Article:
Here are a few of the more memorable ones.

Philip Marsden, The Summer Isles

I read this early in the year; details have faded, but my memory of reading it is of being carried along on gentle sea-waves; it’s that kind of book. A first-person travelogue of Marsden alone in a wooden boat, traversing waters up the west coast of Ireland toward the titular isles in northern Scotland, it also contains a good deal of reflection on historical lore, spiritual journeys, and local geographies. Much of the sailing-vocabulary was lost on me, but it didn’t seem to matter. Both learned and meditative, it was perhaps the most calming book I read this year. I passed it on to a good friend who owns a boat. 

Enrique Vila-Matas, Never Any End to Paris (Trans. Anne McLean)

I found out about Vila-Matas this year, like most of the other authors I come across these days, from people I follow on “Book Twitter” (regular Twitter, just a nice corner of it populated by book-obsessed folks). A wry memoir of Vila-Matas’s youthful days in Paris as an aspiring writer and Ernest Hemingway wannabe. I loved it. He somehow rents a garret from Marguerite Duras, encounters Georges Perec and Roland Barthes, dates a woman who suggests he fling himself off the Eiffel Tower while on an acid trip, fends off parental intervention, and generally fails to write anything of substance. In a year where I couldn’t go anywhere, the descriptions of Paris were more than welcome. Looking forward to reading more by Vila-Matas soon, starting with Dublinesque, a kind of Joycean dream, apparently. Perfect for the centenary of Ulysses this year? (I’m also planning to give that one another shot)

Larry McMurtry, Lonesome Dove.

An 800-plus-page western. A western? Cowboys? A cattle drive? I left central Alberta for a reason, dude. But many folks who know better than me loved it, so I gave it a shot. Holy shit is this book great. An out-and-out masterpiece. At times it felt like magic realism – did the bull actually fight that bear? Was the cook actually back there banging the same bell with the same crowbar? Did Blue Duck fly? The book’s Indigenous characters are barely fleshed out (although McMurtry does show sympathy for their plight) — but then this is really the story of the others, the damaged settlers moving against a nascent American backcloth, seeking and grasping for any purchase with little to guide or protect them. At its heart is an emotionally blocked friendship between two former Texas rangers, and the women who speak truth to them (and whom they largely fail to understand). Plus an impressive cast of secondary characters, all memorable creations. Did I mention it’s more than 800 pages and somehow feels too short?

Marguerite Yourcenar, Memoirs of Hadrian (Trans. Grace Fick)

Another masterpiece. The best fictional evocation of the classical world I’ve ever read. Dreamlike and imagistic, with lessons on life and death to spare. I’m waiting to read more Yourcenar until the memory of this one’s brilliance fades a bit.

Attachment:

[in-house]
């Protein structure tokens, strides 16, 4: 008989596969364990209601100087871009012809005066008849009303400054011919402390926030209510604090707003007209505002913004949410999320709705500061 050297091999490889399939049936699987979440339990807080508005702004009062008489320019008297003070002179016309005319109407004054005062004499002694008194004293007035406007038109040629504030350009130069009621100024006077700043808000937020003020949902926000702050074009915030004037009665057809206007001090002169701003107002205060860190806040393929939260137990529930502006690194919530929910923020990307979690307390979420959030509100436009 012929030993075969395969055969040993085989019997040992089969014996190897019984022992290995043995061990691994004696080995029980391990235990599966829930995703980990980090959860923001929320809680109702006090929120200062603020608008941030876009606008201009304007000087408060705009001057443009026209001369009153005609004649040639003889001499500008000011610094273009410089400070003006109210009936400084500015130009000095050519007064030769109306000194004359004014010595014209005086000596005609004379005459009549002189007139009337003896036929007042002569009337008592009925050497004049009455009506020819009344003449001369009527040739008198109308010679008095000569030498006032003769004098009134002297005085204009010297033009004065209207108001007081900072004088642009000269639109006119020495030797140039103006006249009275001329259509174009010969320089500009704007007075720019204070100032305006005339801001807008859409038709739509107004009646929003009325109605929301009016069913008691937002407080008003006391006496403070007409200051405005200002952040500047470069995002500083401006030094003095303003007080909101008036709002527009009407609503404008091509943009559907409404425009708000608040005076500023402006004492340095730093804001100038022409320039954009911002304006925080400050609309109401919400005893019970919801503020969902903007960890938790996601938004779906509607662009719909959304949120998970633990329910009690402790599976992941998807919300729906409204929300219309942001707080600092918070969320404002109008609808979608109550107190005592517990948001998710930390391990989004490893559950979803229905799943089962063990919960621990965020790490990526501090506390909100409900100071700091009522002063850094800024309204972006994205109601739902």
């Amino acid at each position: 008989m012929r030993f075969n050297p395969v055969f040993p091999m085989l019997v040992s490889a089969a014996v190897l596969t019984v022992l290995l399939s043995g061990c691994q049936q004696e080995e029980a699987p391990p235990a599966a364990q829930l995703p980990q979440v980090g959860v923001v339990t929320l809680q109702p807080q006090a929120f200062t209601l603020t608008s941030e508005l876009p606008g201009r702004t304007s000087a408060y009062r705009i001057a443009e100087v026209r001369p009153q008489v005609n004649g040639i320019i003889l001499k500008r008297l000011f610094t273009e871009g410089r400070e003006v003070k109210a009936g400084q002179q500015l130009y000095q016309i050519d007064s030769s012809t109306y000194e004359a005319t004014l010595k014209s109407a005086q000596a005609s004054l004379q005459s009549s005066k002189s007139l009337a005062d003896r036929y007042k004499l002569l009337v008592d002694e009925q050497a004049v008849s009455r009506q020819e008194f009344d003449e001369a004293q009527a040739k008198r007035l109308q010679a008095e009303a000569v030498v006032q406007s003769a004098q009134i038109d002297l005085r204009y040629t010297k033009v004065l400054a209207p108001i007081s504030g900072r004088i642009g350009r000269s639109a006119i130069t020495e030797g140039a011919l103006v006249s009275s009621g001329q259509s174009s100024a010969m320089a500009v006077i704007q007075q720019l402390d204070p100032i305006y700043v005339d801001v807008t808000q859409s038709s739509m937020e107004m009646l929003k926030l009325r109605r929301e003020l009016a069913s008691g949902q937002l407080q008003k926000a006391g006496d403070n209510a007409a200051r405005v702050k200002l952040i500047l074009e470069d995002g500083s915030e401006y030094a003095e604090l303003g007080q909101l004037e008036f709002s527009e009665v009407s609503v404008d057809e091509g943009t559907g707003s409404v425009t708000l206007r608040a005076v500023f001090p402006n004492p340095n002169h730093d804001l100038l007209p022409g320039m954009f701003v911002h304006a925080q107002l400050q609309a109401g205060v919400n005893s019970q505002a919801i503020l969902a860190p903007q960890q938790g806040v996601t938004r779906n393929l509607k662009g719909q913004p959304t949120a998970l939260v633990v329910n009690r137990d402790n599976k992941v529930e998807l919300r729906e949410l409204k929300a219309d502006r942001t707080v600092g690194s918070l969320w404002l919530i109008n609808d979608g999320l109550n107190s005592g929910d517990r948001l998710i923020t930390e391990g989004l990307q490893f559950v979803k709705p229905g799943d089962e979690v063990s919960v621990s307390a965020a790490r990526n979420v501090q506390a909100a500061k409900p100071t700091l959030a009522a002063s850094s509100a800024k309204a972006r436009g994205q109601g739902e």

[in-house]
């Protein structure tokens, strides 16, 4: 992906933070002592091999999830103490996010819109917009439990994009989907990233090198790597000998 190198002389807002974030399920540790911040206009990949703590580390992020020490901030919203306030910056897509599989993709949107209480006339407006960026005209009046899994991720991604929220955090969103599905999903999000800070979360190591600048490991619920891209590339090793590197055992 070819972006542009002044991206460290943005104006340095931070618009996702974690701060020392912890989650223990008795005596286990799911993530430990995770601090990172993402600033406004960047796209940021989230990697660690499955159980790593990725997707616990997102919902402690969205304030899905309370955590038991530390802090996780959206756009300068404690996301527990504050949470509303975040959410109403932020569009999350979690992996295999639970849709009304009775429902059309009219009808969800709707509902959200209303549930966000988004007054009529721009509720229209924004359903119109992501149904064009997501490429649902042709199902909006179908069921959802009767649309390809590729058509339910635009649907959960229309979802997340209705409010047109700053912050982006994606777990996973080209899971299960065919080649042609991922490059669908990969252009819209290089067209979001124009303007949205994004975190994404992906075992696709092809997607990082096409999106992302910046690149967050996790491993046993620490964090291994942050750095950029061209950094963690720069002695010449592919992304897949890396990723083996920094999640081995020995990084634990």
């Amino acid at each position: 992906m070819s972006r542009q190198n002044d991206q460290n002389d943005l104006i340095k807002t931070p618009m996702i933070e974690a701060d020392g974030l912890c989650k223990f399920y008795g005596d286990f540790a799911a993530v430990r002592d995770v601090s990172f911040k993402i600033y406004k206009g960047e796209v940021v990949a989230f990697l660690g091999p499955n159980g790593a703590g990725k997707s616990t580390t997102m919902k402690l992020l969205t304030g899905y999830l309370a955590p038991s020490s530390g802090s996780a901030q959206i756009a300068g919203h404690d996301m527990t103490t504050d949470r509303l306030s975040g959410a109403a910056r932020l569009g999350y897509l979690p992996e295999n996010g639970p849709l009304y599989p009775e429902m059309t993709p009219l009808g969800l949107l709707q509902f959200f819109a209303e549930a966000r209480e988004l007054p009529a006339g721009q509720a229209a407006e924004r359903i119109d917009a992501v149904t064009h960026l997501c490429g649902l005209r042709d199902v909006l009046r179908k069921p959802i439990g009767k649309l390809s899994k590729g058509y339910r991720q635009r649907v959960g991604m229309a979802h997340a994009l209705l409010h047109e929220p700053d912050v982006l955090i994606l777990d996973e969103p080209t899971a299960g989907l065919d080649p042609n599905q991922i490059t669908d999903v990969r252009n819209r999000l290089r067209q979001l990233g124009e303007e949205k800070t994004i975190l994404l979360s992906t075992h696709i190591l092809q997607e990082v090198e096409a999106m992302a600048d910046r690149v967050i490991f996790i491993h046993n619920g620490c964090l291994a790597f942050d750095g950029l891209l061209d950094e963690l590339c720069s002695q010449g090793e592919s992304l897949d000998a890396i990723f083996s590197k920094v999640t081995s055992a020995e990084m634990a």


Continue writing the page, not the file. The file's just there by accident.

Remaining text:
Ivo Andrić, Bosnian Chronicle (Trans. Celia Hawkesworth in collaboration with Bogdan Rakić)

A newish edition from Apollo Classics (Head of Zeus), this is a very long book, first published in 1945, about a French consul during the Napoleonic era living in a small Bosnian town on the extreme fringes of world events. Not much happens. I adored it.

Dominique Barbéris, A Sunday in Ville-d’Avray (Trans. John Cullen)

This was great — a short, stylish account of two sisters, one recounting to the other a past entanglement with a strange man. Felt to me at times like watching a French film from the 1970s. Enigmatic, and atmospheric as all get-out.

Three books in the “how-did-I-not-know-about-these?” category:

Margaret Kennedy, The Feast

A number of families cram into a seaside hotel in Cornwall for a week in the summer, their conflicts and idiosyncrasies build to a climax, then half of them are killed when a cliff falls on them. We know this part from the outset, though not who dies, so I’m not giving anything away. Apparently there’s a whole structure here about the 7 deadly sins, but I missed this while reading it, and it didn’t matter. Great fun. Made me want to read more Kennedy, and soon.

Elizabeth Taylor, Mrs. Palfrey at the Claremont

An older woman moves into a retirement hotel in London. The plot? Not much. But I found it utterly charming, even its descriptions of the depredations of old age, and very funny, too. Others, I’ve since learned, found it bleak. [Ed. – raises hand] Not me. Mrs. Palfrey is a plucky heroine, if a little self-deceiving (aren’t we all), and even the end, coming as it must, didn’t feel sad. I picked up a used Virago copy of this book on a whim, and then coincidentally read it the same week that it came out in a new NYRB classics edition. For once my finger was right on that pulse. More from Taylor in my near reading future.